Infinity II (Shinso)
Alternately drawing upon and reacting to Japan's centuries-old history of ceramic making, contemporary artists have maintained Japan's role as a vital center for ceramic arts as they explore new uses and forms for the medium. Infinity II (Shinsho) is an exemplary work by the Kyoto artist Fukami Sueharu, who uses traditional ceramic materials to create conceptual sculpture. Fukami gained an international reputation in 1985 when he received the Grand Prize at the Faenza International Ceramic Exhibition in Italy. Born to a potter's family, he produces primarily porcelain pieces, ranging from utilitarian tableware thrown on a wheel to more expansive aesthetic statements in abstract form.
For this sculpture, Fukami used a pressurized casting method in which he pours white liquid clays of kaolin and petunse into a mold. He then carves the body at every edge and rim. After an initial firing, the delicate process of glazing is followed by a refiring in an electric kiln. The flawless texture and alluring color of this work derive from a long tradition of Chinese, Korean, and Japanese green-glazed wares. Neither freestanding nor functional, this object combines the blade-sharp edges, gently curved rims, and counter-curves or waves characteristic of Fukami's work.
Porcelain with blue-green (seihakuji) glaze
11 x 47 5/8 x 9 1/2 in. (27.9 x 121 x 24.1 cm) (show scale)
This item is not on view
Purchased with funds given by Alastair B. Martin
© Fukami Sueharu
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Fukami Sueharu (Japanese, born 1947). Infinity II (Shinso), 1994. Porcelain with blue-green (seihakuji) glaze, 11 x 47 5/8 x 9 1/2 in. (27.9 x 121 x 24.1 cm). Brooklyn Museum, Purchased with funds given by Alastair B. Martin, 1994.146a-b. © artist or artist's estate (Photo: Brooklyn Museum, 1994.146a-b_SL1.jpg)
overall, 1994.146a-b_SL1.jpg. Brooklyn Museum photograph
"CUR" at the beginning of an image file name means that the image was created by a curatorial staff member. These study images may be digital point-and-shoot photographs, when we don\'t yet have high-quality studio photography, or they may be scans of older negatives, slides, or photographic prints, providing historical documentation of the object.
From catalogue card:
Originally designed in 1993. titled "Shinsho 'Ku'" (Image Infinity). 1994.146b is a wooden stand created by the artist). A ceramic sculpture molded in an expanding winged form with sharply pointed edges. The form highlights a deep concave area, which extends towards the softly curved ridges. The surface is flawlessly covered with a traditional sehakuji (blue-green) glaze.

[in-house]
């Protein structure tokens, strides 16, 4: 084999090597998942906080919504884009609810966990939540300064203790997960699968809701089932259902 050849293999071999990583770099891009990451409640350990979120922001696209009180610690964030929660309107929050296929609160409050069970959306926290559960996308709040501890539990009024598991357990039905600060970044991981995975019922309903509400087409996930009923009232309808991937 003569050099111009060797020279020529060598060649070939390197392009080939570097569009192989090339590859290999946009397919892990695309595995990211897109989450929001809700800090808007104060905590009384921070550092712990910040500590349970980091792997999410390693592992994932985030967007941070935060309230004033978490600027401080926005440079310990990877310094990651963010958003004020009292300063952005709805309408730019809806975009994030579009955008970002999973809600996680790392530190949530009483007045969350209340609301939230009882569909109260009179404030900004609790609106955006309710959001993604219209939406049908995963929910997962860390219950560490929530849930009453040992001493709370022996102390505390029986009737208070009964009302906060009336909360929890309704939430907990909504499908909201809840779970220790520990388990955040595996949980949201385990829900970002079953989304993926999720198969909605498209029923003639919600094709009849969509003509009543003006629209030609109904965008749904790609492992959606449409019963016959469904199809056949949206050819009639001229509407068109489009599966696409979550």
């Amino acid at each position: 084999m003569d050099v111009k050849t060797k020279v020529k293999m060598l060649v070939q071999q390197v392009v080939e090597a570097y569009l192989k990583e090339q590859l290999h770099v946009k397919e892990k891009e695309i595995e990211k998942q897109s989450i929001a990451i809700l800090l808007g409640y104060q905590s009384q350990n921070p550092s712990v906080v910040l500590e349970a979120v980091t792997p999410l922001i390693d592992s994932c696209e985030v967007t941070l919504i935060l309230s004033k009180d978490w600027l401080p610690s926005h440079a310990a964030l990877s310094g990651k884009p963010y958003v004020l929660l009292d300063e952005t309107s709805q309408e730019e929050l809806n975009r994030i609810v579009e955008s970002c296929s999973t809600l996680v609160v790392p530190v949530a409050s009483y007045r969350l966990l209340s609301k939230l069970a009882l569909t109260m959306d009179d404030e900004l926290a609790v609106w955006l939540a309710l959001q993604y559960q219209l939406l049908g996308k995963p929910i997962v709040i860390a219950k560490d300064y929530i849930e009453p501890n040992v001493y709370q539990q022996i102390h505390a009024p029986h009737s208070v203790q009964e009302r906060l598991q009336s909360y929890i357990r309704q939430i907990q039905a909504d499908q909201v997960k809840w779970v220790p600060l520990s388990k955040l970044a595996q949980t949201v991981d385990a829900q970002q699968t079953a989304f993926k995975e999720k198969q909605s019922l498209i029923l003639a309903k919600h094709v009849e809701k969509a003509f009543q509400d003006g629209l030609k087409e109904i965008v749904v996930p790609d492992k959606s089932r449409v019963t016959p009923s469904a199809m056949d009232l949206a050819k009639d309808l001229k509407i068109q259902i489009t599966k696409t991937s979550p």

The piece was executed in a white-bodied kaolinite which is poured into a mold under high pressure. After the casting process, the artist then carves every edge and rim of the piece. The delicate process of glazing follows after the biscuit firing. The piece is finally refired at a temperature of approximately 1250 centigrade. The result is that a flawless translucent blue-green glaze produces a highly reflective, glass-like surface.
Fukami Sueharu, the artist, is one of Japan's leading porcelain artists known as a perfectionist and specialist in glaze technique. He works in his studio in Kyoto, where the ceramic sculptures such as this work are produced in limited editions; the artist does all the work himself, from mixing the clay material to casting and glazing.
The object arrived in its own wooden storage box. The artist also enclosed a wooden stand (1994.146.b), as well as his original instructions for assembling the piece on stand. (See "Fukami" correspondence file).
1/11/95 The artist wrote to Curator, claiming the English title "Sky (In the Distance II)," which was what the museum first believed was the title of the work, was not correct. He suggested original Japanese word "Ku" in the title implies "endless space," certainly not "sky." Asked about the date of production of the piece, he wrote in the same letter that he made the original plaster for the piece in 1993, and he altered the mold in 1994, from which the Brooklyn's piece was made. The edition number, however, continues; 2/8 is the edition number for the Brooklyn's version. (see "Fukami" correspondence file.)
Box inscription had not been read as of March 1995.
Condition: Both the sculpture and base are in excellent condition.
Conservator also informed that the sculpture is signed: S. Fukami and the edition number is recorded (2/8), both on the rear PR side. These appear to have been incised in the piece after firing. (See Record of Restoration File, 12/14/94)
The piece was purchased on behalf of the museum with funds donated by Alastair B. Martin.
9/19/95 Confirmed: edition number "2/8" and the artist's signature in English "S. Fukami" were inscribed on the surface of an unglazed area of the piece.
The piece cannot be shown in the round. (The back of the piece is unglazed.)
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